The story centers around Tidus, a blitzball player from Zanarkand. During a game of the world's favorite sport, a giant fiend called Sin attacks the city, causing complete chaos and destruction. Tidus makes a valiant effort to save the city, with the help of his father's friend, Auron. Auron, however, seems to have different plans in mind. He tells Tidus "This is your story." When Tidus wakes up, he finds himself in a totally different world, and begins his quest to find a way home.

The story is excellently crafted, deep and intriguing throughout the entire game. It takes an average of 50 hours to play through, but due to the new experience system, it will take many, many more than that to max out your characters.

The game has seven playable characters, and eight summons that can be improved just as the PCs can.


Summons (Aeons)

One of the most notable changes to the game system is the absence of levels, and experience points. Instead, characters now gain Ability Points (AP), which cause one to gain Sphere Levels. Sphere Levels can be spent to change the location of the character on the Sphere Grid. Spheres can be spent to activate Nodes on the grid, which can teach characters new abilities or raise their attributes. There are also new maximums on HP and MP, 99,999 and 9,999 respectively.

The music of the game is very good, which is exactly what one would expect from Squaresoft and Nobuo Uematsu. Another interesting point is that instead of the pre-rendered backgrounds used in the previous 3 installments, the environments in FFX are all fully 3D, and rendered on-screen. Yuusuke Naora, the art director, did an incredible job implementing this, the game is beautiful. Finally, Yoshinori Kitase, the producer, has done an excellent job of tying the entire game together into a very presentable package.

Review of the game Final Fantasy X:

I’ll admit it, I’m a little bit of a video game enthusiast. Having said that you can forget any of the stereotypes that come to mind. I’m athletic, I don’t know shit about computers (I used to want to find the internet so I could blow it up), I have a girlfriend and I don’t play D & D (although I’ve always wanted to give it a shot.)

But enough about me. This is what I thought of Final Fantasy X for the PS2.

I remember all the Final Fantasies. From Nintendo and on up the hierarchy of video gameness. I liked Bionic Commando a lot more but I always appreciated the detail and tedium of a good RPG. There’s something satisfying about putting to rest an entire day and all you have to show for it is bloodshot eyes and cramps in your fingers. But at least you found that Mog’s Ribbon in Gizamaluke’s Grotto.

Then it occurred to me. There’s nothing final about this fantasy. We’re already on ten and Squaresoft shows no sign of stopping. It’s the worst misnomer since The Neverending Story. I mean, they only made two of those movies and that’s pretty fucking far from never ending.

It took three movies for Die Hard to finally die which is too bad because Det. John McClane is the man. It took Rocky five but I heard that they’re going to squeeze one more drop out of the Philadelphia hero and make a Rocky VI which already sucks and it isn’t even printed yet. Endless Summer only has two movies to it’s name but they’re both so cool it’s okay. Final Destination 2 just came out in theaters proving that the word “final” is being overused but misused and shouldn’t be allowed in another title until they’re sure that there won’t be a sequel.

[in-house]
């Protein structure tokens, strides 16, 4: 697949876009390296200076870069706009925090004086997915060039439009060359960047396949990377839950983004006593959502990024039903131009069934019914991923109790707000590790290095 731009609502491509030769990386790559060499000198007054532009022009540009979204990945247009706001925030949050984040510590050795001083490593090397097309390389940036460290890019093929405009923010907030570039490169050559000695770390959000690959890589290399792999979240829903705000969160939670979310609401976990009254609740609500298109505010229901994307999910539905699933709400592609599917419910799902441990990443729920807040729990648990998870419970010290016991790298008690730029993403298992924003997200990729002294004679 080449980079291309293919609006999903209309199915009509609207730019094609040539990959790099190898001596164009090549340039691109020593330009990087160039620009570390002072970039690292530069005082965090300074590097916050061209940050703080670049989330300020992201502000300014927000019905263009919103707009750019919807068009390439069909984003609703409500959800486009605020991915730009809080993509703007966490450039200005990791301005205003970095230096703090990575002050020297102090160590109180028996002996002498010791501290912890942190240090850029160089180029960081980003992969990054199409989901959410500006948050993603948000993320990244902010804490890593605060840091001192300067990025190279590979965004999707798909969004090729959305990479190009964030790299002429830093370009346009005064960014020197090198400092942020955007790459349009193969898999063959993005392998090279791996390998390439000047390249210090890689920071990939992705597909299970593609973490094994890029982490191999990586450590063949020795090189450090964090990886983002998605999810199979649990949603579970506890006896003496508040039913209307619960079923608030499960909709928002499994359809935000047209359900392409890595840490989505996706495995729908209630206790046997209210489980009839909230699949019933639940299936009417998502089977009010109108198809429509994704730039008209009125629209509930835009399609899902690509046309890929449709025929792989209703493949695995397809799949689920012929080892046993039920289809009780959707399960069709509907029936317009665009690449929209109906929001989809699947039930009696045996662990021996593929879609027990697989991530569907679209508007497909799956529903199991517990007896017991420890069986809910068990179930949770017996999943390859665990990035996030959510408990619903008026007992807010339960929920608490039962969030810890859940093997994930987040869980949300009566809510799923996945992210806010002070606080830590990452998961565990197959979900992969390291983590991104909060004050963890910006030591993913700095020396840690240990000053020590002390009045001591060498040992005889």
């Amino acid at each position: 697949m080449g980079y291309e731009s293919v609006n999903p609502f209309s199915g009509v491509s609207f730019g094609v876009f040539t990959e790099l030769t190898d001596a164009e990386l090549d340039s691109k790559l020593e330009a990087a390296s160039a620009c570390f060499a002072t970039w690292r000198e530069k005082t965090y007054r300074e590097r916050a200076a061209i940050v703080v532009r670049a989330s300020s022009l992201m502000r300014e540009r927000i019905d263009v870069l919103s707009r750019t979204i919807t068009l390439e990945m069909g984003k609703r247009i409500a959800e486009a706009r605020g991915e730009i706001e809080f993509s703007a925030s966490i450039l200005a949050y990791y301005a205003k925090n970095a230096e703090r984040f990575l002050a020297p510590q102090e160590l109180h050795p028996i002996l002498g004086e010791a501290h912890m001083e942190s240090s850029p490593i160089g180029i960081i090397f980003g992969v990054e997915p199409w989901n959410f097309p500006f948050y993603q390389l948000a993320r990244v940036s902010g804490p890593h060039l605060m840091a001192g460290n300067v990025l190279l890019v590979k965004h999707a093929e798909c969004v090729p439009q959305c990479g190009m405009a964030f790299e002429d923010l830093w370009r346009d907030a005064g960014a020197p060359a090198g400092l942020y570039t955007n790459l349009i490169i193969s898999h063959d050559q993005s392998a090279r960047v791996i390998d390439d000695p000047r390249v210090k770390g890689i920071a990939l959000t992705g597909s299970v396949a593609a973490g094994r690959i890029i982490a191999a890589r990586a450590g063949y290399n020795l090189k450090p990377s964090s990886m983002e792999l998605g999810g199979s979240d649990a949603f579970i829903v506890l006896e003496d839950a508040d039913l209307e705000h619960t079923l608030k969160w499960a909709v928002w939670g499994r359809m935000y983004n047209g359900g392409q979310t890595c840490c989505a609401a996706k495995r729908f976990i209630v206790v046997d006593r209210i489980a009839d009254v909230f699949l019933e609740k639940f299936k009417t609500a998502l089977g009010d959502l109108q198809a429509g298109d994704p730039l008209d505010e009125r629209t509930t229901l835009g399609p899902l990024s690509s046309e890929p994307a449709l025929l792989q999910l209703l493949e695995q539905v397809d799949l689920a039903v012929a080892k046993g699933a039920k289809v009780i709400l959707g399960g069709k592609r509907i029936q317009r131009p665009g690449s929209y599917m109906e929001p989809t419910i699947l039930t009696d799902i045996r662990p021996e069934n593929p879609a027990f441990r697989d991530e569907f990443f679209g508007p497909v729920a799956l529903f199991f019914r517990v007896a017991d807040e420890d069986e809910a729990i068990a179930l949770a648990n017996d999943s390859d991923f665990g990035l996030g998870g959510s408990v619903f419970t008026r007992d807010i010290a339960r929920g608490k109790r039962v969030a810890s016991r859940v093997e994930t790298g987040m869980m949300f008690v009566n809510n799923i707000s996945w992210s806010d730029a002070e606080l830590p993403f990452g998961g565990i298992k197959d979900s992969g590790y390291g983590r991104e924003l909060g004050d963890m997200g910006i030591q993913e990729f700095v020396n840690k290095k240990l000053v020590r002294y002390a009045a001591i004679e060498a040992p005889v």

But the game is actually really fun.

The main character has cool hair and looks like a guy you’d want to go to lunch with if you worked with him. He’s a star athlete of the fictitious sport Blitzball. It’s a cross between soccer (or football for those of you who speak the Queen’s English) and Quidditch (another fictitious sport) only it’s played in a giant bubble that’s full of water. The rules make about as much sense as US Foreign Policy and I was fucking awful at it. I think the game could’ve done without the mini game. It’s hard and doesn’t really have that much to do with the story that I was all into. In Final Fantasy VIII the mini game was a weird game of cards that reminded me of Magic (I never actually played Magic but it still reminded me of it.) That game was fun mostly because it didn’t take that long (plus I ruled at it!)

It only takes a few hours of sitting through long animation sequences (that still require you to push a button) before the real action starts but it’s peppered with a few fights that break up the monotony nicely. I won’t blow all the plot points for you because that’s part of the fun. The graphics are incredible and I found myself staring in awe at some of the sky scenes. We really have come a long way since Joust. The music is worthy of a concert hall and really plays well with the mood of the game and the characters’ conflict. I found myself humming some of them in the shower. As soon as I caught myself, I stopped and belted out some Clash and I don’t think anyone overheard but I still know. It’s that catchy.

All in all, I thought it was a pretty good game. If you’ve got the time for the whole thing, I think you’ll be pleasantly surprised. Don’t let your new, shut-in status cater to any insecurities that you may have. You’re not a nerd just an open-minded individual who has the time to spend on a epic game. I thought it was worth it but I still think Bionic Commando is better.